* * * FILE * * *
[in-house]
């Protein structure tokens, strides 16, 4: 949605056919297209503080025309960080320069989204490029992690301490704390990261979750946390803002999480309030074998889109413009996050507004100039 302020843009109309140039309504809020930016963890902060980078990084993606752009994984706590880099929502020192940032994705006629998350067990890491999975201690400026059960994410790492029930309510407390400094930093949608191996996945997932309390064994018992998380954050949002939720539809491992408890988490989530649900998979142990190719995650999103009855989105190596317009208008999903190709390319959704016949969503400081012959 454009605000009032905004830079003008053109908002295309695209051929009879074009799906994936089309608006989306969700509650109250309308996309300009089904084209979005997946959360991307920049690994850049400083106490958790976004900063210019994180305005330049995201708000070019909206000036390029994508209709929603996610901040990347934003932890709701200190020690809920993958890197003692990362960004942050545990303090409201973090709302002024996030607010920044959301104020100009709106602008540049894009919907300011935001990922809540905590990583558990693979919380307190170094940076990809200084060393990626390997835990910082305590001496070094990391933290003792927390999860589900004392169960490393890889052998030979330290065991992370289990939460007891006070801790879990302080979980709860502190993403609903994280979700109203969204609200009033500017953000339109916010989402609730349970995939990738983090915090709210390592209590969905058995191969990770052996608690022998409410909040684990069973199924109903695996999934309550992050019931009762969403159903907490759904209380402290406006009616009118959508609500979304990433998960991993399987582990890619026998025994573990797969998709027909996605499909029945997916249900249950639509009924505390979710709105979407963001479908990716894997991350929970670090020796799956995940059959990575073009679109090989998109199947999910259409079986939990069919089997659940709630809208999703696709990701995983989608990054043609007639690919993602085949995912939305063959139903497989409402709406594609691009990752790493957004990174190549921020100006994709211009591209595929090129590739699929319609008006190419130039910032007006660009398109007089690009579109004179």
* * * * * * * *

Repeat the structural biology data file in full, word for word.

[in-house]
């Protein structure tokens, strides 16, 4: 949605056919297209503080025309960080320069989204490029992690301490704390990261979750946390803002999480309030074998889109413009996050507004100039 302020843009109309140039309504809020930016963890902060980078990084993606752009994984706590880099929502020192940032994705006629998350067990890491999975201690400026059960994410790492029930309510407390400094930093949608191996996945997932309390064994018992998380954050949002939720539809491992408890988490989530649900998979142990190719995650999103009855989105190596317009208008999903190709390319959704016949969503400081012959 454009605000009032905004830079003008053109908002295309695209051929009879074009799906994936089309608006989306969700509650109250309308996309300009089904084209979005997946959360991307920049690994850049400083106490958790976004900063210019994180305005330049995201708000070019909206000036390029994508209709929603996610901040990347934003932890709701200190020690809920993958890197003692990362960004942050545990303090409201973090709302002024996030607010920044959301104020100009709106602008540049894009919907300011935001990922809540905590990583558990693979919380307190170094940076990809200084060393990626390997835990910082305590001496070094990391933290003792927390999860589900004392169960490393890889052998030979330290065991992370289990939460007891006070801790879990302080979980709860502190993403609903994280979700109203969204609200009033500017953000339109916010989402609730349970995939990738983090915090709210390592209590969905058995191969990770052996608690022998409410909040684990069973199924109903695996999934309550992050019931009762969403159903907490759904209380402290406006009616009118959508609500979304990433998960991993399987582990890619026998025994573990797969998709027909996605499909029945997916249900249950639509009924505390979710709105979407963001479908990716894997991350929970670090020796799956995940059959990575073009679109090989998109199947999910259409079986939990069919089997659940709630809208999703696709990701995983989608990054043609007639690919993602085949995912939305063959139903497989409402709406594609691009990752790493957004990174190549921020100006994709211009591209595929090129590739699929319609008006190419130039910032007006660009398109007089690009579109004179």